If the MPAA Did Handbags

Posted on: Oct 21

Handbags meets Digital Media. Showing the bad ethics, hypocrisy and stupidity of the companies behind our TV Shows, our documentaries, our movies, and our music.

In day to day life it is hard to sometimes appreciate the restrictions put on us because they become camouflaged into our every day life and are just accepted as the norm. The media industry is trying to camouflage a lot of unethical restrictions to become the norm of how we consume video and music. This will result in us paying more money while slowing down the human race by reducing the flow of information and entertainment.

Applying the logic of the digital media industry to the handbag industry may seem like an unorthodox topic for BagBunch.com, but it sure does point out the hypocrisies and bad ethics of certain media companies and organisations. This is an area that is relatively well-known among tech geeks, but is often not recognized among a lot of the population - this article aims to bring to light some of those issues in the media industry.

What the media industry tries to do can get a bit confusing being a fracas of technical and legal jargon. So comparing how one complex industry works, with a more understandable and tangible industry like handbags helps to put things in perspective.

Some of the analogies below are not intended to be a 100% accurate contrast, but an informal and tongue-in-cheek way to point out the hypocrisy, stupidity and bad ethics of certain elements of the media industry.

Welcome the HIAA

HIAA

The media industry sees the likes of the Recording Industry Association of America (RIAA) and the Motion Picture Association of America (MPAA) serving the interests of big music and video companies to ultimately make them more money, putting ethics (and often law) aside.

The handbag industry could benefit from a similar organization, The Handbag Industry Association of America (HIAA).

Replica Handbags Fund Terrorism and Drug Trade

I support Terrorism and The Drug Trade

Pointing out the inadequacies of replica handbags to their higher quality originals is a common standpoint of handbag designers, but they are not going far enough.

If the handbag owners took some tips from the Movie Picture Association of America (MPAA) then they could soon be putting out propaganda stating replica handbags fund terrorism and support the drug trade.

Naked YouTube Videos

Naked YouTube Videos

If you want to post a video of yourself on YouTube you best get naked. The rights holders in the music industry won't let you play a snippet of your favourite song in the background of your YouTube video without being sued, so the fashion industry won't let you wear your handbag or even your clothes in your YouTube video as someone (probably a terrorist or drug dealer) could steal the design.

High Online Bag Prices

handbag full of money

Handbags sold or rented online would be introduced at a higher price than those in regular stores to protect traditional sales in the shops, just like with movies rented and sold online. This price fixing would make absolutely no sense and would achieve nothing but ripping off the consumer.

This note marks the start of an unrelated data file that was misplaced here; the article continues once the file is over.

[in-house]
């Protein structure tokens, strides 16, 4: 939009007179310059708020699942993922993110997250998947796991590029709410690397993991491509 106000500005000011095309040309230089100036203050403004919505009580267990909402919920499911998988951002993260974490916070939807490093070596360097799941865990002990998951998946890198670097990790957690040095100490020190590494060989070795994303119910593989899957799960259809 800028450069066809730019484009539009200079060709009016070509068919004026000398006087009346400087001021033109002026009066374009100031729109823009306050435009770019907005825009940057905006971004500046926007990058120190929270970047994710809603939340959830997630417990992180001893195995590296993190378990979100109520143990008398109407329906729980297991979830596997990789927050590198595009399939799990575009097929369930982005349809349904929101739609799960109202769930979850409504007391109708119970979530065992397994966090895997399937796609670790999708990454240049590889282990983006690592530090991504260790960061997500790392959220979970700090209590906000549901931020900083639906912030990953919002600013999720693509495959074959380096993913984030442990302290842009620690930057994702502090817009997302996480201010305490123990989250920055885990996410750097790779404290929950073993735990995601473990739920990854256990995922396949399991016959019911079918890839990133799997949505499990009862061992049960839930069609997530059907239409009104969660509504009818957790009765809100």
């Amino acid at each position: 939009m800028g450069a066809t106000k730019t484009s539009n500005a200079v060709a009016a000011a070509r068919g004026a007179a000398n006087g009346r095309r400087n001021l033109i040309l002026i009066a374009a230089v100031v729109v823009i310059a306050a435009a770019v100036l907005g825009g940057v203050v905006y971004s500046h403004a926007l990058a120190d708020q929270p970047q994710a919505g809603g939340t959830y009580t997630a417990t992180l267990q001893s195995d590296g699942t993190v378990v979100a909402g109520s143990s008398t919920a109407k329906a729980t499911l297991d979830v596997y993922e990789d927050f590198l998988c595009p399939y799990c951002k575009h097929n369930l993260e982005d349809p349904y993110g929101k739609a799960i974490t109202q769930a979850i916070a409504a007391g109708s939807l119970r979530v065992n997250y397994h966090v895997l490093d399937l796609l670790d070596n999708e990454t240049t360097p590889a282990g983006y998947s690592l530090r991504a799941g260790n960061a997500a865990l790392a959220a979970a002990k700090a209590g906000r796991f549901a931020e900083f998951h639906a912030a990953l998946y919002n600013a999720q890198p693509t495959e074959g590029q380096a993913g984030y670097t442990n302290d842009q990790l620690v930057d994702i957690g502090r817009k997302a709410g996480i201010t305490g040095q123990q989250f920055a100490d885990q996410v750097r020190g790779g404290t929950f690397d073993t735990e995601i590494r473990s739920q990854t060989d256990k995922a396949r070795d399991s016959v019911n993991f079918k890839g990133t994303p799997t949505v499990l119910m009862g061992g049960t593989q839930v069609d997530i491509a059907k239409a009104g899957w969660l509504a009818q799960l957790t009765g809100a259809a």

Get Sued for Sharing Handbags

do not share handbags

If you buy a handbag don't expect to share it with your friends unless you want to be sued for a crazy amount. Just as the Recording Industry Association of America (RIAA) likes to sue music sharers for up to $150,000 per $2 track the handbag companies could sue handbag sharers.

By RIAA standards if a guilty party shared a $30 handbag with friends they should be sued $2,250,000. Obviously making wild and unsupported claims of the damage handbag sharing does to the handbag industry will come as standard for the HIAA.

HRM for Handbags

HRM Logo

Handbags purchased or rented will be built in with a series of high-tech security features to prevent sharing of the handbag, restrict the ways it can be used and/or prevent copying of the design, all at the cost of the consumer's experience.

The media industry is keen to include more Digital Rights Management (DRM) which dictates how people can share and use their music and video, for example, preventing you from backing up your iPod music to a CD in an effort to 'fight piracy'. The handbag industry could introduce Handbags Rights Management (HRM) which controls how people can use a handbag they paid for.

See the next couple of points to see how HRM could be used in the handbag industry.

Handbags Only Work in One Country

handbag with world map showing europe

So you buy your handbag while abroad on holiday only to get back and find it doesn't work in your country because the handbag companies purposely made it that way. As soon as your plane lands home items just fall out of the bottom of your bags and suitcases.

This is a tactic the media industry has used for decades preventing people from using media and electronic devices in different countries. It sounds completely crazy and would not be accepted for a handbag so why do we accept it with media and electronics?

Handbags for One Outfit Only

wearing the same handbag everyday

Handbag companies have shown a distinct lack of imagination when it comes thinking of ways to squeeze every last penny out of the consumer. Compare that to the broadcasting industry that have some very imaginative plans.

The broadcasting industry is keen to establish laws and technology that would only allow the music or video you buy to be accessed from one device. So, for example, if you purchased a downloadable movie online, it would be illegal for you to stream that movie to your own TV set, or copy it to a DVD to watch at your friends house. In essence they want you pay for use of the video or music per device you want to use it on.

Applying this to the handbag industry you would only be able to use your handbag with a single outfit. Want to wear it with a different outfit then you would have to pay for it again. Own only one handbag then be prepared to wear the same outfit day in and day out.